Nobel laureate urges scientists to leverage on people’s trust in them to tackle misinformation

Professor Aaron Ciechanover highlighted how misinformation has contributed to the low vaccine uptake rates among certain groups. PHOTO: NRF SINGAPORE

SINGAPORE - Spike proteins, mRNA, T-cells – these are some of the scientific terms that have been frequently brought up during the Covid-19 pandemic.

While scientists may think that such jargon constitutes basic knowledge, Professor Aaron Ciechanover said they still “need to be able to know how to explain it in lay language”, including to “children and parents who have no clue” what the terms mean, to improve people’s knowledge about vaccines in response to global vaccine hesitancy and resistance.

Prof Ciechanover is an Israeli biochemist who won the Nobel Prize in chemistry in 2004 and is a member of the Technion-Israel Institute of Technology’s Faculty of Medicine.

He was speaking at this year’s Global Young Scientists Summit about bioethical issues raised by the pandemic. The summit was held at the Singapore University of Technology and Design from last Tuesday to last Friday.

Prof Ciechanover highlighted how misinformation, some of it spread by politicians and celebrities, has contributed to low vaccine uptake rates among certain groups.

To address the “infodemic”, scientists need to leverage their positions as accepted sources of reliable information and collaborate with the media to make their voices amplified, he said in an interview with The Straits Times.

When scientific findings have uncertainties, such as how Covid-19 vaccines have a very small chance of causing serious side effects, scientists should always “tell the truth, because science is about the truth”, he said.

However, they should explain to the public that the benefits of taking the vaccine still far outweigh any risks involved, he added.

In Singapore, there have been instances of people circulating fake news online about Covid-19 vaccines. For example, in 2021, Singaporean Cheah Kit Sun published a blog post entitled Do Not Participate In A Society That Rejects You on various platforms.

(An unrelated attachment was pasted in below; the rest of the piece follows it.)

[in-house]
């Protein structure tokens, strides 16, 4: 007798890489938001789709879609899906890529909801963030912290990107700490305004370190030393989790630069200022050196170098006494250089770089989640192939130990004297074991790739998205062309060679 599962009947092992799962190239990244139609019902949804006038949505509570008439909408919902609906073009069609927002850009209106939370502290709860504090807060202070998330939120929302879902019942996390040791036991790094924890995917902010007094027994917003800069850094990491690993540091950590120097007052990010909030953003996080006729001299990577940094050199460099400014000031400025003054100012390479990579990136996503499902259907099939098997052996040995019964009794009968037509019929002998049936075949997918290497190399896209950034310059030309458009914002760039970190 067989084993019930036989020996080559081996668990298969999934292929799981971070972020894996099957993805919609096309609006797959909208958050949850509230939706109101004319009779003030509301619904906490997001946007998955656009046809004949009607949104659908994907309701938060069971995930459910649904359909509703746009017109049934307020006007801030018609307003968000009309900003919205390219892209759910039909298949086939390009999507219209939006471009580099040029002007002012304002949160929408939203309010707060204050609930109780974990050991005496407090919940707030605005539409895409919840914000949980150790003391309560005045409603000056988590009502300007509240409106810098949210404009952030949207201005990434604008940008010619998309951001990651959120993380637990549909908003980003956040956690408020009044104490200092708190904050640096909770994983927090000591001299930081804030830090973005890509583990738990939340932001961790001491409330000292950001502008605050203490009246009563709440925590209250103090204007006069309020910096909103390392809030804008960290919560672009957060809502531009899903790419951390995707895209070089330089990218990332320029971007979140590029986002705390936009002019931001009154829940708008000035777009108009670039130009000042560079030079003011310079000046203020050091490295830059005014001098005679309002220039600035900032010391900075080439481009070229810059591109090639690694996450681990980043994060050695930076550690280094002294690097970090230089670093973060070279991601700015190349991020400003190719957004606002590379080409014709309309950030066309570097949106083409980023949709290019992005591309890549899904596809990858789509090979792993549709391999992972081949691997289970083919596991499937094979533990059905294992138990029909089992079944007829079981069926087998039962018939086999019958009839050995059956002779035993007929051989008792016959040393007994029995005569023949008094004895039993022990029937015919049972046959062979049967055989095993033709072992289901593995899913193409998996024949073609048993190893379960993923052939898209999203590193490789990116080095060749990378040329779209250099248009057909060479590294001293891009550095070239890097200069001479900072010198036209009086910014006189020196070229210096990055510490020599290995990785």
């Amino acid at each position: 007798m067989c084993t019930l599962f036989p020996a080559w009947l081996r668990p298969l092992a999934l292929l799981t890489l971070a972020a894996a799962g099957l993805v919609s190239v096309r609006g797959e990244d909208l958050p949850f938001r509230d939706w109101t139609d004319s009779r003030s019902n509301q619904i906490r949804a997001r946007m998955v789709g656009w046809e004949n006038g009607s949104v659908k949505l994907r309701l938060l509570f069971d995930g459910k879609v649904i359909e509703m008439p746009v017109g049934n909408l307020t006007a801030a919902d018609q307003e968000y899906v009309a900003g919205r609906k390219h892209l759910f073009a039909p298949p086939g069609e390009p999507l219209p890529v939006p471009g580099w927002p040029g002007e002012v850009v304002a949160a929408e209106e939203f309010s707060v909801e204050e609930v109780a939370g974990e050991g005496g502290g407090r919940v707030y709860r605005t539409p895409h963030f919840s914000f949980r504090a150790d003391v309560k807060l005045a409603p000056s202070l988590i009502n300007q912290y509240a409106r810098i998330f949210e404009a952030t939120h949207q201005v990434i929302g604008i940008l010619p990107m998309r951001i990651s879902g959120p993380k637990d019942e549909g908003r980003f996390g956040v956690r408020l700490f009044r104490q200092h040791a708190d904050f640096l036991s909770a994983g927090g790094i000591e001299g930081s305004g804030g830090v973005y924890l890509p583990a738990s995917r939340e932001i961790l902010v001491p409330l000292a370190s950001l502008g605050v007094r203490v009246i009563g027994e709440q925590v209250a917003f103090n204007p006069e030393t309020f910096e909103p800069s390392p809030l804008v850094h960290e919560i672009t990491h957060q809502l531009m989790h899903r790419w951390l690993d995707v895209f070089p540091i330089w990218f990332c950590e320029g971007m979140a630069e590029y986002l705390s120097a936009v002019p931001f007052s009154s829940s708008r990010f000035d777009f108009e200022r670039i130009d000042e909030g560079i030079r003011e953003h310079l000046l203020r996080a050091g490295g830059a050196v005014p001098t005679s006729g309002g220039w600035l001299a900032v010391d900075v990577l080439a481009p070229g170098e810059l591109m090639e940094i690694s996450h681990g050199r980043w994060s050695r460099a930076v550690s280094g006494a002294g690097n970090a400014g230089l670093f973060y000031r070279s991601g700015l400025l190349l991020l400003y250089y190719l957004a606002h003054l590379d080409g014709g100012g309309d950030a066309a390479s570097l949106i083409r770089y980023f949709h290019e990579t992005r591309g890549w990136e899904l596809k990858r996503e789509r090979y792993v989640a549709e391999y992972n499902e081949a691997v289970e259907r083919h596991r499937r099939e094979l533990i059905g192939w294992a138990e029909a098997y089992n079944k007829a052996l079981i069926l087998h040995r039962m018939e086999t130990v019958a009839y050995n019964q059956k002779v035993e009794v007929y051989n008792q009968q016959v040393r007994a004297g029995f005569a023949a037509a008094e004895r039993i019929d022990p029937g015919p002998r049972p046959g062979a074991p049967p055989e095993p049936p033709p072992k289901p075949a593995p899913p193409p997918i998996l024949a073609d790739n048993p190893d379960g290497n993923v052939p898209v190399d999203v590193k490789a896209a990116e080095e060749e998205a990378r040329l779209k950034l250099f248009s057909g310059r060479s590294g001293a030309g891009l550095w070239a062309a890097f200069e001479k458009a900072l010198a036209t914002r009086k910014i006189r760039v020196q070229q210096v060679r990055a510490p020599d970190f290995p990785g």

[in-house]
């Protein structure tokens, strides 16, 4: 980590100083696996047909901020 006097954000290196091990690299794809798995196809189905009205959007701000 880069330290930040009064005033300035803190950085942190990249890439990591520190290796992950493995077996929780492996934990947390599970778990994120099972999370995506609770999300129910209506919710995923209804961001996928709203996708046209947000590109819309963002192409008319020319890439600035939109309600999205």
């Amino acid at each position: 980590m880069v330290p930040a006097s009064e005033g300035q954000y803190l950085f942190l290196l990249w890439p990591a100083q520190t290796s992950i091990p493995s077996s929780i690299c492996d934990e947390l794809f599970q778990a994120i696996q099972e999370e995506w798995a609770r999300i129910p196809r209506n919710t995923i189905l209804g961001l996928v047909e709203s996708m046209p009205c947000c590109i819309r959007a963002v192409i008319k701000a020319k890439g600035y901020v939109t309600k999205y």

The post, which falsely exaggerated the dangers of the vaccines, was issued correction directions under the Protection from Online Falsehoods and Manipulation Act (Pofma). Consequently, it had to carry correction notices specified by the Pofma Office.

On Singapore’s fake-news law, Prof Ciechanover said it was “the right thing to do”, and he hoped for more countries to adopt stricter legislation to address misinformation. “There is freedom of speech in democracies, but freedom of speech stops when you cause damage to the public,” he said.

He also strongly condemned doctors who disseminate misinformation. Citing the example of former doctor Andrew Wakefield, who had published a now widely discredited article linking the MMR (measles, mumps and rubella) vaccine to autism, Prof Ciechanover said that when preventable deaths occurred because of falsehoods circulated by physicians and scientists, it was “equal to murder”.

Professor Aaron Ciechanover (left) during a Global Young Scientists Summit panel discussion moderated by Professor Peter Preiser, associate vice-president for biomedical and life sciences at Nanyang Technological University. PHOTO: NRF SINGAPORE

“You know, in medicine, because of your swearing that you are going to give people the best treatment that is based on the best science, and that everything is reliable, people trust in you,” he said.

“And basically when you betray that trust, that is punishable and you should not be able to work in a job any more.

“You are not abiding by the basic rules of science and medicine. You don’t belong to the profession.”

When asked about his dedication to bioethics, Prof Ciechanover replied: “Maybe it is a matter of age. You grow older, you look at the world differently, you learn that the world is very cynical, and that there is no mercy.”

Urging more compassion for those suffering in other countries, he said: “There are people who are behind... We should not forget it. They have red blood, like we have, and they have twice the heart. So why not be a little bit more merciful?”

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